Allcock has been using such services for about a decade, and sees the need for them.
At first, “I couldn’t figure out the stuff myself,” said Allcock, who was a philosophy major in college. A majority of federal court judges come from liberal arts backgrounds as well, he added.
Allcock said his favorite graphics contractor is Legal Arts Multimedia, a 21-employee firm based Downtown with other offices in Mission Valley, Los Angeles, Palo Alto and Washington, D.C. He praised the company’s help in translating the science to well-understood material, as well as its turn-around time. (Knox also provides courtroom exhibit services.)
Deadlines go with the territory of attorney service firms. Tight turnarounds on photocopy and courier jobs are the subjects of company lore at Knox and Junes.
Couriers have to contend with court closing times and 4 p.m. traffic. Porambo and Schuff said traffic has worsened since the days both worked as couriers.
For short hauls, some firms use bicycles. Putting its Downtown couriers on bicycles saves Knox from “a ton of parking tickets,” Porambo said.
According to Schuff, San Diego is unique in Southern California because its services provide cars for their couriers. Couriers in other counties must use their own cars, but here the company car is an “ingrained” part of the culture, she said. And it’s an extra expense. “If there’s one thing I’d like to change, that would be it,” Schuff said.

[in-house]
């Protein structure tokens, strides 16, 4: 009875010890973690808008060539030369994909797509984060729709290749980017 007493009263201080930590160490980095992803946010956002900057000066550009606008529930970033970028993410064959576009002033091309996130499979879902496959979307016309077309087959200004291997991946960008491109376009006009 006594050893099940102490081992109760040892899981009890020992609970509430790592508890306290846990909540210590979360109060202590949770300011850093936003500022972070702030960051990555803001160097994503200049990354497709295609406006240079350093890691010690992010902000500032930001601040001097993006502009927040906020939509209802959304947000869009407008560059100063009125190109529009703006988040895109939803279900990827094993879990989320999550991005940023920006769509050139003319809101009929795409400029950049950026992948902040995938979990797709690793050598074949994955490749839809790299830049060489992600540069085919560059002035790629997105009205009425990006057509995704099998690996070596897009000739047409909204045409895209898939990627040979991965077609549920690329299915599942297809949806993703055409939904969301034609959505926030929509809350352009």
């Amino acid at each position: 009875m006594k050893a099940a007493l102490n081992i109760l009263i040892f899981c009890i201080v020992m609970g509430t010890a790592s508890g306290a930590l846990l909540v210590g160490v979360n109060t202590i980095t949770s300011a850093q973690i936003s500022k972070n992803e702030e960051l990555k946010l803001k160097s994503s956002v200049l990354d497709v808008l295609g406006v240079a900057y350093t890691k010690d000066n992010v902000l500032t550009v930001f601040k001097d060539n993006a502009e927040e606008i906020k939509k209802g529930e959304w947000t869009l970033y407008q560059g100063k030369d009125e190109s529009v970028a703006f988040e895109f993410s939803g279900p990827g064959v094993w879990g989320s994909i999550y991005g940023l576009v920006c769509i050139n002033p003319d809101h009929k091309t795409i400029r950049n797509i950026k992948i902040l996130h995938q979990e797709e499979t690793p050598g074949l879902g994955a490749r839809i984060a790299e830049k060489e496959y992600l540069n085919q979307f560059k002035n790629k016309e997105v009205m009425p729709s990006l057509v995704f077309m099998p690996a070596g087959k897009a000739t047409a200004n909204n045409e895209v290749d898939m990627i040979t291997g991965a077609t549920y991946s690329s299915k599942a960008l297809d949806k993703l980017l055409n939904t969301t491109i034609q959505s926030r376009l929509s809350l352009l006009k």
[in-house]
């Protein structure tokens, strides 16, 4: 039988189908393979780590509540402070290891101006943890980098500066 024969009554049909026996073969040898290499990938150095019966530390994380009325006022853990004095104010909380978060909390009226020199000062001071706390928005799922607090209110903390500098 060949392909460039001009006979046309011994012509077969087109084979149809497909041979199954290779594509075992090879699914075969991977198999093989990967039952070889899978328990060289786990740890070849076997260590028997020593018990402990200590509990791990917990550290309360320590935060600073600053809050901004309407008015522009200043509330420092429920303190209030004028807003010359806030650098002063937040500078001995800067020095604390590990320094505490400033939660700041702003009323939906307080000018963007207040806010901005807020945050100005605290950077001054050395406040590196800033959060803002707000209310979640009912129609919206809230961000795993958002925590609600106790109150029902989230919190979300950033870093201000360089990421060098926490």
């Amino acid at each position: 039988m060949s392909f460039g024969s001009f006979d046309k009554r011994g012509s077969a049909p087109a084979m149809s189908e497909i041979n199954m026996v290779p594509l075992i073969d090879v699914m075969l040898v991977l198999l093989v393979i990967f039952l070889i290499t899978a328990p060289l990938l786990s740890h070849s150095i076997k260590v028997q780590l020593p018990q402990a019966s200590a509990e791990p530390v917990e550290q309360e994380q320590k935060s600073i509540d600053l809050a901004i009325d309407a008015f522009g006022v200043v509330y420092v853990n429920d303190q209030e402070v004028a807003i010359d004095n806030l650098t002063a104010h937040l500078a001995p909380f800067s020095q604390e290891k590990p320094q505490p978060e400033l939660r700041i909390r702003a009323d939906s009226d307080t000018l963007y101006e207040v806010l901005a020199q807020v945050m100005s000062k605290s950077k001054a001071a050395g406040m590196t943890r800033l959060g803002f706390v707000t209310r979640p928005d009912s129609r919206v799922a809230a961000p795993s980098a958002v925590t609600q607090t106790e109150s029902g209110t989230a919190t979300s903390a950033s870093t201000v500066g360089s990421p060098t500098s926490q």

Anxious clients and not-so-enthusiastic recipients are also part of the trade. Porambo spoke of “overwhelmed” court clerk’s offices that nevertheless manage to get things done. People being served often have bad attitudes, but not always. Porambo said he recently served divorce papers to a happy recipient.
Then there are the evasive people.
In one of her more creative cases, Schuff said she got a box normally used for roses from a friend and used it as a ruse to successfully deliver court papers.
Junes and Knox also do insurance company work, ferrying documents from outlying offices to company lawyers. But with only a few exceptions, both companies’ work centers on the law.
Schuff and Porambo said their companies have considered ways to expand their clientele. Knox is contemplating a name change to reflect service to a broader segment of businesses, Porambo said.